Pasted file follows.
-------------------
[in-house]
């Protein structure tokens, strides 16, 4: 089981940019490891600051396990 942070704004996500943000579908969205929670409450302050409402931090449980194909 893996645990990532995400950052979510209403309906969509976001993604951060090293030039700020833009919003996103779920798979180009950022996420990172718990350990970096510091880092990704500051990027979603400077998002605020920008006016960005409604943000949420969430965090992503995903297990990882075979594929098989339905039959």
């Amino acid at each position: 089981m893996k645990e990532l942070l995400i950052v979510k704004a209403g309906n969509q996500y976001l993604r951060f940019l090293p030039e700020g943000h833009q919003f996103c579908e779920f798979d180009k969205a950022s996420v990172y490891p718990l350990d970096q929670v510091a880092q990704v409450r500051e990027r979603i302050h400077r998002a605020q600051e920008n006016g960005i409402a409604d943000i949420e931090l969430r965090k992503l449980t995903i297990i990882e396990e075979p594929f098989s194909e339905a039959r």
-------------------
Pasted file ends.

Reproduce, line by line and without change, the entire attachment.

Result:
[in-house]
């Protein structure tokens, strides 16, 4: 089981940019490891600051396990 942070704004996500943000579908969205929670409450302050409402931090449980194909 893996645990990532995400950052979510209403309906969509976001993604951060090293030039700020833009919003996103779920798979180009950022996420990172718990350990970096510091880092990704500051990027979603400077998002605020920008006016960005409604943000949420969430965090992503995903297990990882075979594929098989339905039959």
């Amino acid at each position: 089981m893996k645990e990532l942070l995400i950052v979510k704004a209403g309906n969509q996500y976001l993604r951060f940019l090293p030039e700020g943000h833009q919003f996103c579908e779920f798979d180009k969205a950022s996420v990172y490891p718990l350990d970096q929670v510091a880092q990704v409450r500051e990027r979603i302050h400077r998002a605020q600051e920008n006016g960005i409402a409604d943000i949420e931090l969430r965090k992503l449980t995903i297990i990882e396990e075979p594929f098989s194909e339905a039959r």